In the wake of the Charlie Hebdo killings, I've heard a lot of lame talk, sometimes from very intelligent people, about how the terrorist attack on the French satirical weekly reveals the general intolerance of Islam, particularly when compared to (supposedly) enlightened Western democracies.
American commentators have been emphatic on this point, overlooking the intolerance of home-grown extremists toward those who speak their piece.
The 1968 slaying of Martin Luther King, Jr., by a white supremacist comes to mind, since today is MLK Day.
Add to that, the terror that the self-proclaimed "Christian" organization known as the Ku Klux Klan imposed on blacks, Jews, immigrants and anyone who opposed it.Gilman's latest video shows that some folks can't handle freedom of speech
But that's all in the past, isn't it? Don't we cherish freedom of speech? Isn't violence against its practitioners and against journalists something that just doesn't happen anymore here in the good ol' U.S. of A.?
Events at a recent pro-cop rally held in the parking lot of the Scottsdale Police Department demonstrate otherwise.
During the event on Saturday, a fracas ensued, with some on the "pro-cop" side of the fence openly intimidating counter-protesters and videographer Dennis Gilman, who was there to document it.
Gilman is a freelance journalist, an independent newshound who often covers protests and marches. He has sold his footage to various news outlets over the years, New Times being one.
On Saturday, he had as much right to be on public property, filming the rally, as any of the other TV news crews or reporters, such as our own Ray Stern, who has published his account of what transpired.
So why did some pro-cop goons present feel comfortable moving on Gilman, crowding him, pushing him, blocking him, hitting him?
Because to these rednecks he represents a known quantity: someone who regularly captures their stupidities on video.
I should point out that most of the pro-cop folks did not engage in this behavior.
Chief Alan Rodbell was present, and can be seen chatting with one individual who had just begun to physically intimidate Gilman, thanking the guy for his support.
Gilman caught the unnamed bearded dude physically intimidating a slight young counter-demonstrator who was wearing a shirt that read "Fuck Police Brutality."
The hateful alter kocker, who looks like he's at least twice the size of the peaceful counter-demonstrator, lays his baseball cap on top of the individual's face.
He may have done worse, if he hadn't spotted Gilman filming him, thus diverting his attention.
Also in Gilman's video, a wannabe-badass by the name of Ken Harris remarks jokingly to another goon that, "I haven't killed anybody in a while."
Then Harris begins advancing on Gilman, with two other cop-worshipping idiots next to him for backup.
Gilman walks backward, warning Harris and his pals that they are invading his personal space.
About this time, a man whose shirt identifies him as "V. Berry," grabs a sign from another man and begins shoving Gilman with the sign.
Gilman, who is encumbered with expensive equipment, lashes back the best he can.
(Note: There is a "Van Berry" on Facebook who has a post on his timeline indicating that he was at the event. I've reached out to him via FB, but have yet to hear back from him.)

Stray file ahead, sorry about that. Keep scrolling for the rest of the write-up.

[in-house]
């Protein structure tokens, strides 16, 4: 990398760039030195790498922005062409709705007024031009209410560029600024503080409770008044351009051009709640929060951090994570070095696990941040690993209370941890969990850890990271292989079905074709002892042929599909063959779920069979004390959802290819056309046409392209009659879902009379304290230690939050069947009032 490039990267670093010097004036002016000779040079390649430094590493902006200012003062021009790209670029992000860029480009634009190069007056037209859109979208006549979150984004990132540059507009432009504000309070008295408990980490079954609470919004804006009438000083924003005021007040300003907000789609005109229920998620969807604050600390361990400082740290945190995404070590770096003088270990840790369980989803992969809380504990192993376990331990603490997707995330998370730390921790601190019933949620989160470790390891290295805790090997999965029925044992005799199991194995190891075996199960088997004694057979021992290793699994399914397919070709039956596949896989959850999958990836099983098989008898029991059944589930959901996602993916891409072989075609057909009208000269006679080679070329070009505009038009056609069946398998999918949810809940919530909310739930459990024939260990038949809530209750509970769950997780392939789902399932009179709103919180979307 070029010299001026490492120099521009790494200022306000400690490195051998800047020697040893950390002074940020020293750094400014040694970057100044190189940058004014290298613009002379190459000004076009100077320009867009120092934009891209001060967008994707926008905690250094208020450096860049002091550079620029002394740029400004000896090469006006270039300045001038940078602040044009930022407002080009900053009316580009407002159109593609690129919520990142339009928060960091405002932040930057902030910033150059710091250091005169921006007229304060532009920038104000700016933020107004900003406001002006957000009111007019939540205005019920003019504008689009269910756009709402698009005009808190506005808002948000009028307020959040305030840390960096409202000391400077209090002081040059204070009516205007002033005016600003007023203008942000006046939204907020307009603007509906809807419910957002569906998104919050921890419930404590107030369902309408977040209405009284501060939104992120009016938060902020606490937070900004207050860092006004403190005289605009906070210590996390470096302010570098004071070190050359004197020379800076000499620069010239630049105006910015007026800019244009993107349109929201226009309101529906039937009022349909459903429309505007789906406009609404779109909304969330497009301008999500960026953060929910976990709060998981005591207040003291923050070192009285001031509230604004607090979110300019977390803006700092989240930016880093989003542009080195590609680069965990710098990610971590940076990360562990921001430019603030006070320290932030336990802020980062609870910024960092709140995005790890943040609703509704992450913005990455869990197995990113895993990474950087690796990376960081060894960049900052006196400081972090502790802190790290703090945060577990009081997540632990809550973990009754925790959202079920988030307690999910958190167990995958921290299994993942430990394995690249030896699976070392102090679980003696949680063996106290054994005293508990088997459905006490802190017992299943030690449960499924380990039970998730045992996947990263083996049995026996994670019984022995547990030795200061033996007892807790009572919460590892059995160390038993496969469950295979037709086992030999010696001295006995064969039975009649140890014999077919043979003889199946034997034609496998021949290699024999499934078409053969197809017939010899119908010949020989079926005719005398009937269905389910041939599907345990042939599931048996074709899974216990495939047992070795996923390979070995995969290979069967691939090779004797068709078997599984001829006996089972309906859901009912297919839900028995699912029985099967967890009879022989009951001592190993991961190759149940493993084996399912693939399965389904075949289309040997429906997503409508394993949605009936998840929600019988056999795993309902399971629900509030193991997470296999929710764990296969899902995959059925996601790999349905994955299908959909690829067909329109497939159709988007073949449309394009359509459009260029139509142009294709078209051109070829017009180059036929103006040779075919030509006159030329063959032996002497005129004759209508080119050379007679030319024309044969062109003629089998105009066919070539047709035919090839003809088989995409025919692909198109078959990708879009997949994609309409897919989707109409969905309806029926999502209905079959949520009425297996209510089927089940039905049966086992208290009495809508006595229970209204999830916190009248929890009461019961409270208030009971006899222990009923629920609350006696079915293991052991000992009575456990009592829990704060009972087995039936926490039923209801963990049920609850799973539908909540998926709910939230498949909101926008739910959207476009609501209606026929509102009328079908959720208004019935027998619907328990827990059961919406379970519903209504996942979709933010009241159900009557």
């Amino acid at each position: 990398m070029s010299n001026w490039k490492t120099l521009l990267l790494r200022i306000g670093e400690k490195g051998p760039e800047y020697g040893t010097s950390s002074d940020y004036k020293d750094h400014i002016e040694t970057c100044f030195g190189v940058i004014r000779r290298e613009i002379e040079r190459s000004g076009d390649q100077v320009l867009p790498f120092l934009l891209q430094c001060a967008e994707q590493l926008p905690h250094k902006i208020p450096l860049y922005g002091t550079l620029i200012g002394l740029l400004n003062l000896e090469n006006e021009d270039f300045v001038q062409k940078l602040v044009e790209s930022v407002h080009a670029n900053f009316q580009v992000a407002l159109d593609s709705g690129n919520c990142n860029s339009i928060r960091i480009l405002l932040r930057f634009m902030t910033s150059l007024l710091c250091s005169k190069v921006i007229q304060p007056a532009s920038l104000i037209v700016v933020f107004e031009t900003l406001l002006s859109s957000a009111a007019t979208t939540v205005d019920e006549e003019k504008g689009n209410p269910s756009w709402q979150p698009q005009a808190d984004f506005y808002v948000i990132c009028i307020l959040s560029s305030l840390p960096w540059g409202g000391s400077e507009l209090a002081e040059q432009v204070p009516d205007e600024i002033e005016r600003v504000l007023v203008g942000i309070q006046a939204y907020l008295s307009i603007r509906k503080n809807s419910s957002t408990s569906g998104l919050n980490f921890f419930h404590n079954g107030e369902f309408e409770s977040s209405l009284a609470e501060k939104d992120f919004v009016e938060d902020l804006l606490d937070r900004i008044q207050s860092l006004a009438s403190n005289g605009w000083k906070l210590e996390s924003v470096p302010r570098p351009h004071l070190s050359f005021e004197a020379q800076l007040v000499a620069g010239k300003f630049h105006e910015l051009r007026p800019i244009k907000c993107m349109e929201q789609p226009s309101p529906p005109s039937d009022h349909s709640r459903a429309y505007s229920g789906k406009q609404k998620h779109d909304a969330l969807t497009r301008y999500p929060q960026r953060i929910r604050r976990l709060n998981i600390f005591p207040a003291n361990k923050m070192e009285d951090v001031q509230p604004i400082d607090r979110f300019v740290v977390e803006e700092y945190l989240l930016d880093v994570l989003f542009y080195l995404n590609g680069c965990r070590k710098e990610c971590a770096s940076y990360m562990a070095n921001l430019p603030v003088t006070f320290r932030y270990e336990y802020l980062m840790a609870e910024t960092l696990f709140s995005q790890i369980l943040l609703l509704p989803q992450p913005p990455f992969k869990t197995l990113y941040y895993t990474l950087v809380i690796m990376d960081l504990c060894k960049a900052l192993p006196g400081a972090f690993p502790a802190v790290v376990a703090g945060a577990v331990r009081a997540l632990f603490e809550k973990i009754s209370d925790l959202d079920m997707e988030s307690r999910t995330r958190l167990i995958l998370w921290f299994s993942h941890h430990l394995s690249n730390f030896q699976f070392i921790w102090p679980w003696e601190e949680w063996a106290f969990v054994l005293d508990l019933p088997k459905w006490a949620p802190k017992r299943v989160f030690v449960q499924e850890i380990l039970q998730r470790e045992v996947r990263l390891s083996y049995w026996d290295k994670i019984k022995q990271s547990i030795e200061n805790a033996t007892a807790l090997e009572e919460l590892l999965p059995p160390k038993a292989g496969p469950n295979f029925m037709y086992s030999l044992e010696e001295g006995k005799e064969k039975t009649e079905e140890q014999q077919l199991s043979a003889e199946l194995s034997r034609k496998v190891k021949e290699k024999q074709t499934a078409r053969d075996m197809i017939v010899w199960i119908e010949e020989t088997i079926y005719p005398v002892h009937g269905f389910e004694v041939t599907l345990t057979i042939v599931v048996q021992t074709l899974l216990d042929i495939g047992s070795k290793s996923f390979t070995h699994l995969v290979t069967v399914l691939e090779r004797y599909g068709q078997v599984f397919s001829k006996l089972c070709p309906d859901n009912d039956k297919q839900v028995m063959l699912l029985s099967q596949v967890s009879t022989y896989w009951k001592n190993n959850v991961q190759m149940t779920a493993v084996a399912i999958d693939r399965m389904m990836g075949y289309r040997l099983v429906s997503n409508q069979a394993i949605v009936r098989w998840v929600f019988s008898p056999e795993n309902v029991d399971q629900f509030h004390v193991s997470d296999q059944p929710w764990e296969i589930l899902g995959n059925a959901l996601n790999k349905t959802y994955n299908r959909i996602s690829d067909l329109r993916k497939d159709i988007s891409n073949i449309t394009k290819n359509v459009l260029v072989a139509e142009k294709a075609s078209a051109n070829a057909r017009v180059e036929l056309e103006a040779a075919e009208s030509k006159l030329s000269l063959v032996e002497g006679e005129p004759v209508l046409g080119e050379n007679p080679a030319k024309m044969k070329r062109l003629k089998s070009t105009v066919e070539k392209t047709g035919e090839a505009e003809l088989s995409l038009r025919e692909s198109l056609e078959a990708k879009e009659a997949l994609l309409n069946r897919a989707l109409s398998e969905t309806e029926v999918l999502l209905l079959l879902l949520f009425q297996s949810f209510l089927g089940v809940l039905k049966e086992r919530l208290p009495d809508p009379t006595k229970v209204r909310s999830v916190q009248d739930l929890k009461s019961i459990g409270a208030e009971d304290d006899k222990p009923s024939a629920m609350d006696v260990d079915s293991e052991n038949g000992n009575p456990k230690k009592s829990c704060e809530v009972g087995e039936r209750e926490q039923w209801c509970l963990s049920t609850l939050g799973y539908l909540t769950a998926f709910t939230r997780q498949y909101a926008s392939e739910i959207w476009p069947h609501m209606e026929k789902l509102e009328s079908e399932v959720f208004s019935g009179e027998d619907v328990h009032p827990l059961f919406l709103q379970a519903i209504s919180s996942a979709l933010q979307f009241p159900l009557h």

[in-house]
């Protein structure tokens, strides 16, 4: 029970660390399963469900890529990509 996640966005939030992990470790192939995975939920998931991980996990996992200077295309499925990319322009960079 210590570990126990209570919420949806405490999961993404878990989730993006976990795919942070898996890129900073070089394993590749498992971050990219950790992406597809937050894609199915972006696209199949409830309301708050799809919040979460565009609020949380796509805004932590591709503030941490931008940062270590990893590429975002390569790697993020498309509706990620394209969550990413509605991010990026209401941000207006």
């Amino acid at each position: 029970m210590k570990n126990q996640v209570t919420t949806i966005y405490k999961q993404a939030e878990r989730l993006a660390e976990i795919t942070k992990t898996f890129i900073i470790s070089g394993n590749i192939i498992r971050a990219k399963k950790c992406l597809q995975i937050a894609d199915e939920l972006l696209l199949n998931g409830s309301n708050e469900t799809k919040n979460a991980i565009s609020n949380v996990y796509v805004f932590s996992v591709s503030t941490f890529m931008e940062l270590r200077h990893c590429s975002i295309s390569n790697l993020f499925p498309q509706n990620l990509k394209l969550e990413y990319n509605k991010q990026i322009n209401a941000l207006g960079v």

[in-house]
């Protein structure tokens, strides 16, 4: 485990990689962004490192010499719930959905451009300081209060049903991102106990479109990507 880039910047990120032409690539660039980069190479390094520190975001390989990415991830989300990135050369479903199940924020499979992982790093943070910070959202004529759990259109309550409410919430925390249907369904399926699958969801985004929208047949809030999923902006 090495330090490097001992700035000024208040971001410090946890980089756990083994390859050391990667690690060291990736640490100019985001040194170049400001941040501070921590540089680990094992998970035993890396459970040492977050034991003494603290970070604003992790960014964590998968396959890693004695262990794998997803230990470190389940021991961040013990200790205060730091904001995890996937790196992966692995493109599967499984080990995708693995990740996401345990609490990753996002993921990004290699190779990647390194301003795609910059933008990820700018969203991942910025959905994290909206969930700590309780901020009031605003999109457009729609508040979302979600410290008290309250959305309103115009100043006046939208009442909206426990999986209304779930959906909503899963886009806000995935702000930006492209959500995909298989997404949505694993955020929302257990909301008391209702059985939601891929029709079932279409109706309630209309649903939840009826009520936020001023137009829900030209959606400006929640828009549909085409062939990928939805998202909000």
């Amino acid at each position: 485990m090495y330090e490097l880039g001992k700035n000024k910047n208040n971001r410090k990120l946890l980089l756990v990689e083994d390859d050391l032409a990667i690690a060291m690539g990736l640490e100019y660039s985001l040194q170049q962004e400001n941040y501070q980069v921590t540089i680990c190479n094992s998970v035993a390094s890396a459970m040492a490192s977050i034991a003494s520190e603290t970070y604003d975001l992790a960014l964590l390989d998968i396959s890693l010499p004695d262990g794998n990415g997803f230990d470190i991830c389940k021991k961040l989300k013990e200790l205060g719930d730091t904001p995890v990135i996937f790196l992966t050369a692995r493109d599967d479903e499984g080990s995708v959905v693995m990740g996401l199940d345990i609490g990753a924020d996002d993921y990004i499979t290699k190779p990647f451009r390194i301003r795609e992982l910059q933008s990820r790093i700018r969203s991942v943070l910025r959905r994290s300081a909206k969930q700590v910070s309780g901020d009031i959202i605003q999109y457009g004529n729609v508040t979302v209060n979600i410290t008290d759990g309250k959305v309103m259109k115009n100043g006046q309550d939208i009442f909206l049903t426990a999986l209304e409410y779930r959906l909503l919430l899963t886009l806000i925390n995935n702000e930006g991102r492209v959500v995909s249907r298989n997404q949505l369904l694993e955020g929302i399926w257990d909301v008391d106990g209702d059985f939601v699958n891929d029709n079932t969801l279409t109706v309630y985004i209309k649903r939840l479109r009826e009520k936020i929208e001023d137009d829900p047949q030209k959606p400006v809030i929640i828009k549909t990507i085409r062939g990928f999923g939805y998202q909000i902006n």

The SPD finally intervenes, a little too late, considering it was on their turf.
In Stern's video, one police officers is seen palling around with "V. Berry," patting him on the back after the incident with Gilman.
Scottsdale Mayor Jim Lane was at the event, so was at least one member of the Scottsdale City Council.
If violence had erupted, we could have had another situation as occurred in Tucson in 2011.
Perhaps the SPD should solicit some advice from Phoenix Police Department in dealing with protesters.
Like that line in the Offspring song "Come Out and Play," the PPD usually knows how to "keep 'em separated," at such events.
I've put a call into the SPD for comment and to speak with Chief Rodbell about what transpired. Because of the holiday, I don't expect an immediate response.
Yes, there were some provocative statements being made. Aside from the individual with the "Fuck Police Brutality" T-shirt, there were a couple of young fellows dressed as communists, one in a full-East German Stasi uniform, asking people for their IDs and doing investigations of "enemies of the People."
But what did Charlie Hebdo do? The magazine published images making fun of the Prophet Muhammad. Terrorists "avenged" Muhammad for satirical comics that look like a cross between Mad Magazine and Hustler.
And the goofballs at the pro-cop rally were incited to threaten violence by what? A T-shirt? A dude dressed like an old-time commie? A guy with a camera who caught them acting like schoolyard toughs?
No one was killed, you'll say. And this is true. But it has happened in the U.S. before.
I'm reminded of the assassination in the 1980s of liberal talk radio personality Alan Berg by The Order, a neo-Nazi terrorist group.
And in 1978, there was the attempted assassination of Hustler publisher Larry Flynt by a white supremacist ticked at an interracial photo spread in the sex mag.
MLK was gunned down for what he stood for, for what he spoke and demonstrated about. Ditto Malcolm X.
Like H.Rap Brown once said, "Violence is as American as cherry pie."
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The Charlie Hebdo slaughter ain't so far from us as we like to think.
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